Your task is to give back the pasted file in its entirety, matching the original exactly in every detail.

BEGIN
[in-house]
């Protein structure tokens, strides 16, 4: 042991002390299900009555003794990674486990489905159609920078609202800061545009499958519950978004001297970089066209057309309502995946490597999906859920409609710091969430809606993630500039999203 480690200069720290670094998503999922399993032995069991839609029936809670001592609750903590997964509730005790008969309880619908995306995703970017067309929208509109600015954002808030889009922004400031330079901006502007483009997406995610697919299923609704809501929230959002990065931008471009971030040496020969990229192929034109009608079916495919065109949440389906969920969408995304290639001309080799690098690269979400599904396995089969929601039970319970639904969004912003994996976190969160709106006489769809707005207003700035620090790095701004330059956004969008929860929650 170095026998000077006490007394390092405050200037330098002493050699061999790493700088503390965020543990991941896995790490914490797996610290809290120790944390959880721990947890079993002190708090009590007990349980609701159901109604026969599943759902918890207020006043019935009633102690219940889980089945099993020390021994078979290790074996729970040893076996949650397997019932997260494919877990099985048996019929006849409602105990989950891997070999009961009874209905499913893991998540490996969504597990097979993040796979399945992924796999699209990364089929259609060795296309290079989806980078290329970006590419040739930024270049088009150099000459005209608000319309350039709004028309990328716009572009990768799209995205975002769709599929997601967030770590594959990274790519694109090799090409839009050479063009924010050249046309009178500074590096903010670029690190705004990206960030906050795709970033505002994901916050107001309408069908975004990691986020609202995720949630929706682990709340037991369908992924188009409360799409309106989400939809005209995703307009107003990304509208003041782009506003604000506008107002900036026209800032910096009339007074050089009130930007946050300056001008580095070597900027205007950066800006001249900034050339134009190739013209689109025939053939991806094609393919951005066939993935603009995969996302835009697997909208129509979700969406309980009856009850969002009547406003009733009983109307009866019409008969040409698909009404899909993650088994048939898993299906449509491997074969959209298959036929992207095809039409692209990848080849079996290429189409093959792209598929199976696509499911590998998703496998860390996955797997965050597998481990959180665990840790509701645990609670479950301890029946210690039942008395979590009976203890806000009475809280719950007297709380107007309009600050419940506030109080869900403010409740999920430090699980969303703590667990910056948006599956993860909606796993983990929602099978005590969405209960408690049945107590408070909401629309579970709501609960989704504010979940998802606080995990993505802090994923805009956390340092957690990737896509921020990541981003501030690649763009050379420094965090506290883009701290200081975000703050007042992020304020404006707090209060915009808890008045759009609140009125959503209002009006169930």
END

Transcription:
[in-house]
């Protein structure tokens, strides 16, 4: 042991002390299900009555003794990674486990489905159609920078609202800061545009499958519950978004001297970089066209057309309502995946490597999906859920409609710091969430809606993630500039999203 480690200069720290670094998503999922399993032995069991839609029936809670001592609750903590997964509730005790008969309880619908995306995703970017067309929208509109600015954002808030889009922004400031330079901006502007483009997406995610697919299923609704809501929230959002990065931008471009971030040496020969990229192929034109009608079916495919065109949440389906969920969408995304290639001309080799690098690269979400599904396995089969929601039970319970639904969004912003994996976190969160709106006489769809707005207003700035620090790095701004330059956004969008929860929650 170095026998000077006490007394390092405050200037330098002493050699061999790493700088503390965020543990991941896995790490914490797996610290809290120790944390959880721990947890079993002190708090009590007990349980609701159901109604026969599943759902918890207020006043019935009633102690219940889980089945099993020390021994078979290790074996729970040893076996949650397997019932997260494919877990099985048996019929006849409602105990989950891997070999009961009874209905499913893991998540490996969504597990097979993040796979399945992924796999699209990364089929259609060795296309290079989806980078290329970006590419040739930024270049088009150099000459005209608000319309350039709004028309990328716009572009990768799209995205975002769709599929997601967030770590594959990274790519694109090799090409839009050479063009924010050249046309009178500074590096903010670029690190705004990206960030906050795709970033505002994901916050107001309408069908975004990691986020609202995720949630929706682990709340037991369908992924188009409360799409309106989400939809005209995703307009107003990304509208003041782009506003604000506008107002900036026209800032910096009339007074050089009130930007946050300056001008580095070597900027205007950066800006001249900034050339134009190739013209689109025939053939991806094609393919951005066939993935603009995969996302835009697997909208129509979700969406309980009856009850969002009547406003009733009983109307009866019409008969040409698909009404899909993650088994048939898993299906449509491997074969959209298959036929992207095809039409692209990848080849079996290429189409093959792209598929199976696509499911590998998703496998860390996955797997965050597998481990959180665990840790509701645990609670479950301890029946210690039942008395979590009976203890806000009475809280719950007297709380107007309009600050419940506030109080869900403010409740999920430090699980969303703590667990910056948006599956993860909606796993983990929602099978005590969405209960408690049945107590408070909401629309579970709501609960989704504010979940998802606080995990993505802090994923805009956390340092957690990737896509921020990541981003501030690649763009050379420094965090506290883009701290200081975000703050007042992020304020404006707090209060915009808890008045759009609140009125959503209002009006169930």